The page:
The internet told me that Shirley Jackson’s The Haunting of Hill House is said to be “one of the best literary ghost stories published during the 20th century”. Horror nerds fill the forums with corroborating praise.
So, I drove to the used book store and I bought a copy and started reading.
The book caused surprise. What I learned – and could not have predicted – is that Jackson’s acclaimed novel is not a horror story, but a work of psychological fiction written within an atmosphere of – not fear or otherworldly spookiness or anything frightening or uncanny – but of pensive sadness and anxious gloom.
Jackson’s talents are on parade. Her prose is soft and musical. Her dialogue fresh, clever and true to life. Some of the characters jump off the page. Eleanor Vance, and her free spirited sidekick, Theodora, are fun, well rounded and sympathetic.
Nonetheless, skillful writing is not the distinguishing feature of The Haunting of Hill House. What makes this book particular for me is that it has been placed in the genre of gothic horror without providing readers with one single solitary moment that even approaches a fright.
The standout moments of the book in relation to the supernatural occurrences of Hill House fell so short of effecting me in anyway, and are so prosaic, that I mistook them as foreshadowings of meatier, more acute scares to come. My assumptions were wrong.
The big scares during the first half of the book are that the inhabitants of Hill House hear unexplained noises, like the sound of an unseen ghost roaming the halls at night. Then, what might be a ghost bangs on a bedroom door for a while. To make these pedestrian proceedings even more shrug worthy, Jackson’s writing is at it’s least inspired when her characters are directly engaged with the ghostly forces of the house.
Like I said, the second half does not compensate. The scares are even sparser.
At one point, Eleanor and Theodora are walking together, outside of Hill House, around it’s hilly property. They reach the end of a path and come to a garden where a family is having a picnic. Theodora screams and the pair retreat to the house for safety. We realize that the family was actually probably a ghost family.
Very low effort stuff. However, the incompetency of the ghost scenes makes sense within the broader scope of the book.
Hill House is a McGuffin of sorts. So is Doctor John Montague and his experiment and all of the underwhelming non events that vaguely suggest at the idea of something ghosty. That is why every moment that the reader is meant to recognize as scary reads like underdeveloped, low effort filler.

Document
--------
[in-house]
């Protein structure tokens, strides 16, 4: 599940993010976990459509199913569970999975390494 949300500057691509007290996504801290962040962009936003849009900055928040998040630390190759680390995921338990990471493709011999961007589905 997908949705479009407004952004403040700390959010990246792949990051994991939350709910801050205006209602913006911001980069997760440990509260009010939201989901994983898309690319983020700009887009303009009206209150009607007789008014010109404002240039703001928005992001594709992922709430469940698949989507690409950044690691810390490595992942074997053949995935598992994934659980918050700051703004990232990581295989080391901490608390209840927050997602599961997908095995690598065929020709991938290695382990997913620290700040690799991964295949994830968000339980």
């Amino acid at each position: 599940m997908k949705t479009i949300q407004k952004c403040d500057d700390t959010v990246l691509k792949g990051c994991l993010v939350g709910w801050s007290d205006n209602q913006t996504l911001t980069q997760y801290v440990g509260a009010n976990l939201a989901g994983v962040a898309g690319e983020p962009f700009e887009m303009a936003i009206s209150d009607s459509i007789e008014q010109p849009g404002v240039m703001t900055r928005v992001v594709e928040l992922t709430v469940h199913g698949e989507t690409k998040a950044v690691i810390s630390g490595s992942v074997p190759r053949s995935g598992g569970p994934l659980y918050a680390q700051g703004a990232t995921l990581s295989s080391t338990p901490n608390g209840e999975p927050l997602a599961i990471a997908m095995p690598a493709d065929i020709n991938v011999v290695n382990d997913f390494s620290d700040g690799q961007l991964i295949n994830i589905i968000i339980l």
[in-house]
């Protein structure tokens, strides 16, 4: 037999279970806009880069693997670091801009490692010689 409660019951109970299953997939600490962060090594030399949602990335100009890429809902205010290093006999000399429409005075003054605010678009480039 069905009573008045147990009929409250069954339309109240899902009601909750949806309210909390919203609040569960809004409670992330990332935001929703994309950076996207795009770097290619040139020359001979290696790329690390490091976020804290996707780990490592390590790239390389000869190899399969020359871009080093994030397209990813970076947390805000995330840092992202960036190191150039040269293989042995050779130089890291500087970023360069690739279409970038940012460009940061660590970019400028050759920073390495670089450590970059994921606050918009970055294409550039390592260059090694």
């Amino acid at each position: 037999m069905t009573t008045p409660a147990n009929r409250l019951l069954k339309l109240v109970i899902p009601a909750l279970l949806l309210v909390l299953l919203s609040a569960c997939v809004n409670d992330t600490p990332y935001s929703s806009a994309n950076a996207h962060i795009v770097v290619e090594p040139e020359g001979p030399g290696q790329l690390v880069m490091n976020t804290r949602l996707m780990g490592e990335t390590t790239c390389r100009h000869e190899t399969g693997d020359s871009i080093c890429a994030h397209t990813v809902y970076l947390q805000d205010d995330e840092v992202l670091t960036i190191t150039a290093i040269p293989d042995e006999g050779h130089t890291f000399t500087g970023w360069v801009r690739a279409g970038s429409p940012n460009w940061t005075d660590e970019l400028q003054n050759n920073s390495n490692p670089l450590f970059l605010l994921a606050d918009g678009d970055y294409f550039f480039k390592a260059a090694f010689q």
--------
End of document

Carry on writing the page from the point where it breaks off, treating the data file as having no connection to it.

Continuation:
Jackson doesn’t want to write about the terrors of the spirit world. She’s interested in people and their psychology. Therefore, the horror aspect of the novel is so thin, because it is only there to serve as a trigger to explore the troubled psyche of Eleanor. What’s meant to be notable is Eleanor’s reactions to Hill House.
Eleanor’s past traumas are brought to light where they can be better seen and understood. We learn that Eleanor has a case of arrested development. After spending her entire adult life caring for her invalid mother, she is trapped in suspended childhood. She longs for freedom. Yet, she has already locked herself into the dungeon of expectations put forth by Montague, her new burdensome parental figure.
So, The Haunting of Hill House is not a horror novel. Well, it is a horror/ghost novel, but only in the most technical and literal sense. Every ghost scene in the book could be skipped, because all of the horror content is passionless filler.
That’s okay, though. What this book teaches us is that the dark baggage of our soul is more frightening than a haunted house ever could be. Right?
No! Absolutely not. I bought and spent the time to read a horror novel, because I wanted to feel that uncanny discomfort and that childlike credulity that makes a grown man sleep with the lights on. It doesn’t matter to me that the non-horror elements are well done. Jackson should have done a better job at creating a dark atmosphere.
Critiques of my take will say that the book is more than sixty years old. That I shouldn’t judge a book from the mid-twentieth century with a contemporary measuring stick. The Haunting of Hill House was scary at the time and for the audiences it was written for.
Maybe so. It’s hard to believe, though. Poe was writing truly scary American horror fiction more than a hundred years before Jackson published Hill House. It’s hard to imagine horror fans could find this acceptable after reading Poe.
This book is a bummer.
Do not read.